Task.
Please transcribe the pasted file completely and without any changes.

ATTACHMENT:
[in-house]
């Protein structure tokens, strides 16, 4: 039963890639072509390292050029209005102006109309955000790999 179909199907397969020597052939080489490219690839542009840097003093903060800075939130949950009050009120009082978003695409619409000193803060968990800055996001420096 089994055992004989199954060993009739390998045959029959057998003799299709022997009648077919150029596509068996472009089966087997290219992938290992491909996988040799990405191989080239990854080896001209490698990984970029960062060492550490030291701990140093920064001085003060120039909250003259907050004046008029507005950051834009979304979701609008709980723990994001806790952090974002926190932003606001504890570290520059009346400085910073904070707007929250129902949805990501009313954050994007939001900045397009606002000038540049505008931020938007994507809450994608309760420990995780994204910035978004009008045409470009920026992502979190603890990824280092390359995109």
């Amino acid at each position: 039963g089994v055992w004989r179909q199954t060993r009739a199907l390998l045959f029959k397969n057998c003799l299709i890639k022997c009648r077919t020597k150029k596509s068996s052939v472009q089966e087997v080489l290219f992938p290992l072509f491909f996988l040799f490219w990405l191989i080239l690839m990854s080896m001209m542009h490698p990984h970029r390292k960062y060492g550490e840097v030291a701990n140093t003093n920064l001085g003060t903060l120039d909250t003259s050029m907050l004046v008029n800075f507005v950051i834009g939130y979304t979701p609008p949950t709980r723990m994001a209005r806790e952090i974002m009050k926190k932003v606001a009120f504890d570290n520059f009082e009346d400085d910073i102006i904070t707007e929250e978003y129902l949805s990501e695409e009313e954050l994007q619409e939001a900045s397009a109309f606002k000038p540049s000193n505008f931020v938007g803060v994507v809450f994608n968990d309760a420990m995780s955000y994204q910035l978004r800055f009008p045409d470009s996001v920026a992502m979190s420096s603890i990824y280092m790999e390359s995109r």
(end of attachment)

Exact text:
[in-house]
């Protein structure tokens, strides 16, 4: 039963890639072509390292050029209005102006109309955000790999 179909199907397969020597052939080489490219690839542009840097003093903060800075939130949950009050009120009082978003695409619409000193803060968990800055996001420096 089994055992004989199954060993009739390998045959029959057998003799299709022997009648077919150029596509068996472009089966087997290219992938290992491909996988040799990405191989080239990854080896001209490698990984970029960062060492550490030291701990140093920064001085003060120039909250003259907050004046008029507005950051834009979304979701609008709980723990994001806790952090974002926190932003606001504890570290520059009346400085910073904070707007929250129902949805990501009313954050994007939001900045397009606002000038540049505008931020938007994507809450994608309760420990995780994204910035978004009008045409470009920026992502979190603890990824280092390359995109």
């Amino acid at each position: 039963g089994v055992w004989r179909q199954t060993r009739a199907l390998l045959f029959k397969n057998c003799l299709i890639k022997c009648r077919t020597k150029k596509s068996s052939v472009q089966e087997v080489l290219f992938p290992l072509f491909f996988l040799f490219w990405l191989i080239l690839m990854s080896m001209m542009h490698p990984h970029r390292k960062y060492g550490e840097v030291a701990n140093t003093n920064l001085g003060t903060l120039d909250t003259s050029m907050l004046v008029n800075f507005v950051i834009g939130y979304t979701p609008p949950t709980r723990m994001a209005r806790e952090i974002m009050k926190k932003v606001a009120f504890d570290n520059f009082e009346d400085d910073i102006i904070t707007e929250e978003y129902l949805s990501e695409e009313e954050l994007q619409e939001a900045s397009a109309f606002k000038p540049s000193n505008f931020v938007g803060v994507v809450f994608n968990d309760a420990m995780s955000y994204q910035l978004r800055f009008p045409d470009s996001v920026a992502m979190s420096s603890i990824y280092m790999e390359s995109r």